He survived the Columbine High School mass shooting, but a 20-year battle with drug addiction that followed, one that Austin Eubanks had publicly said started with pills given to ease his pain from bullet wounds suffered in the 1999 rampage, has now cost him his life, his family said.
Eubanks, 37, was found dead in his home in Steamboat Springs, Colorado, on Saturday morning. While an autopsy is being conducted to determine the cause of death, his family says they already know what killed him.
He "lost the battle with the very disease he fought so hard to help others face," his family said in a statement.
Routt County Coroner Rob Ryg told ABC affiliate station KMGH-TV in Denver that Eubanks died sometime late Friday or early Saturday. He said no evidence of foul play was found in his home.
Eubanks had seemed to be in recovery from his addiction, speaking to millions of people across the nation about the ravages of opioids and the "emotional pain" he said doctors were failing to treat.
"As you can imagine, we are beyond shocked and saddened," his family's statement reads.
On April 20, 1999, Eubanks was in the library at Columbine High School in Littleton, Colorado, with his best friend, Corey DePooter, waiting for other classmates to go to lunch, when teenage gunmen Dylan Klebold and Eric Harris, launched what at the time was the worst mass shooting in U.S. history to occur at a high school.
"A teacher ran through the same door that we had just entered, yelling for everybody to get under the tables, that somebody had a gun," Eubanks recalled in a 2017 Tedx Mile High Talk. "I remember how I felt: I was confused, I was afraid, I felt sick and I was vulnerable. And just minutes later, I was playing dead underneath a table next to a pool of blood. I had just been shot and I witnessed my best friend murdered right in front of me as we were huddled together waiting for help to come."
Eubanks, then 17, was shot in the hand and leg in the rampage that claimed the lives of 12 students and a teacher, and ended with the gunmen taking their own lives.
"I often think back to my pain that day," he said in the Tedx Mile High talk. "And if I were to rate it on a pain scale, my physical pain would have been a 3 or a 4, and that was likely the response I offered when I was asked. But my emotional pain was an absolute 10. I was in agony beyond comprehension. But that was never asked, it was never talked about.”
Within an hour after fleeing the library, he was given sedatives in a hospital to relieve his pain.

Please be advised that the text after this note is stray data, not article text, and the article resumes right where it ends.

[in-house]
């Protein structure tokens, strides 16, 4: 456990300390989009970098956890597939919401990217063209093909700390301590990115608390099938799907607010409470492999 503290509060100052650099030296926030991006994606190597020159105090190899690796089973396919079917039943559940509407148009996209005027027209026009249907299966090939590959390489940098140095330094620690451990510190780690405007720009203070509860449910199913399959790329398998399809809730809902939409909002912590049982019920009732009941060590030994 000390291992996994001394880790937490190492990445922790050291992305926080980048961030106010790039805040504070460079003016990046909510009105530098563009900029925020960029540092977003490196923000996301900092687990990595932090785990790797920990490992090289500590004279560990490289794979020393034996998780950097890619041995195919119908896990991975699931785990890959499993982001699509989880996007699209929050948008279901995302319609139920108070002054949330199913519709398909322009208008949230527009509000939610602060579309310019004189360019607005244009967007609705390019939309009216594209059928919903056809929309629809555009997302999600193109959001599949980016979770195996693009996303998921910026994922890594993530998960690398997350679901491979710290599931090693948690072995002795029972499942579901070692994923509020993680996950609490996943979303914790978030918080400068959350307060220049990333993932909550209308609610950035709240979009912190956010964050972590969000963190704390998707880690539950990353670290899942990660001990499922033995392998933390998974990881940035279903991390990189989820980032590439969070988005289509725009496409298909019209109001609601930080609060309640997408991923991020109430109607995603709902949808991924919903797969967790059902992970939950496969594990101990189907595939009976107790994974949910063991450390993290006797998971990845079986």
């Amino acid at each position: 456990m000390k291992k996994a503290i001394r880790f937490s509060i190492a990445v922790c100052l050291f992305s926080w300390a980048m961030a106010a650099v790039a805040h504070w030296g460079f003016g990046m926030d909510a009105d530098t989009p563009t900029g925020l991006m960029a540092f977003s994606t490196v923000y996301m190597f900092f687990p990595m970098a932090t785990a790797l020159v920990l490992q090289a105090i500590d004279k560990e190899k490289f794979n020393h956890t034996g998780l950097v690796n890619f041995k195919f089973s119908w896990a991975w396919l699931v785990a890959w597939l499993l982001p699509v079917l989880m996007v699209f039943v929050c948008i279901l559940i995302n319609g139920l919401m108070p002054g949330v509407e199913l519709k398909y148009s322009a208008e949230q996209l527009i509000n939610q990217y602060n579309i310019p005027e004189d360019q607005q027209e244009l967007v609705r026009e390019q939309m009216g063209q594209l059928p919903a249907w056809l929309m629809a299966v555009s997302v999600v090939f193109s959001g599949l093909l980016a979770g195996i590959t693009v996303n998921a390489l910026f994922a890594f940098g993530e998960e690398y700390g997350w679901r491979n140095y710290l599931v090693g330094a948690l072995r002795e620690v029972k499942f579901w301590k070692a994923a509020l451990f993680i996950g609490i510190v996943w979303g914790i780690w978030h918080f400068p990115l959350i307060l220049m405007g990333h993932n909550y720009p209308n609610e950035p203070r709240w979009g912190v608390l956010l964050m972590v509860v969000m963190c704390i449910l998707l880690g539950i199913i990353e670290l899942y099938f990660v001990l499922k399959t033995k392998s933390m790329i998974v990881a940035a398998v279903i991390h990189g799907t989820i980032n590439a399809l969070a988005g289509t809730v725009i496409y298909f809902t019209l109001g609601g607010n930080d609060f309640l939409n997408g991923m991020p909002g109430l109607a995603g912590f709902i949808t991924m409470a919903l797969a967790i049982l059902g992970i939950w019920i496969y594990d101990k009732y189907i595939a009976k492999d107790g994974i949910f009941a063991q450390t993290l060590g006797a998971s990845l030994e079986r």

"I was addicted before I even knew what was happening," Eubanks said, adding that prior to the day of the attack he had never drank alcohol or smoked marijuana.
In a 2016 interview with KMGH, Eubanks said he didn't seek help for his addiction until six years after the Columbine attack, and that it was another six years before he got sober.
"I was 29 years old before I found lasting sobriety and I think it took a level of maturity and willingness on my part to do what it takes and, for me, I had to change pretty much everything about my life," he told KMGH.
In numerous speeches and interviews, Eubanks used his story of survival and recovery to inspire others nationwide.
“I think that it's really important that -- not as survivors of trauma but survivors of addiction -- speak out and they share their story,” Eubanks said. “Just because you never know when your story is going to change the life of somebody else.”
Eubanks' death follows the apparent suicides of two students who survived the Feb. 14, 2018, mass shooting at Marjory Stoneman Douglas High School in Parkland, Florida, and the apparent suicide of a father whose young daughter was killed in the shooting rampage at Sandy Hook Elementary School in Newtown, Connecticut, on Dec. 14, 2012.
Calvin Desir, 16, and Sydney Aiello, 19, who both survived the Parkland shooting that killed 17 people, were found dead within a week of each other in March from apparent suicides, officials said.
NEW 10% Happier Podcast from ABC: After losing his daughter at Sandy Hook, Jeremy Richman launched @AvieFoundation to turn tragedy into service. Listen to Episode #142: Jeremy Richman, ‘There is Hope in Helping,’ to hear his moving story. @ABCNewsRadio https://t.co/uIlg8K2pDA pic.twitter.com/A2qHVtq7Vr— Ten Percent Happier (@10percent) July 4, 2018
On March 25, Jeremy Richman, 49, whose 6-year-old daughter, Avielle, was among the 26 children and educators killed in the shooting at Sandy Hook, apparently took his own life.
Richman appeared last year on ABC News' "10% Happier" podcast, telling host Dan Harris that losing Avielle was "infinite heartbreak."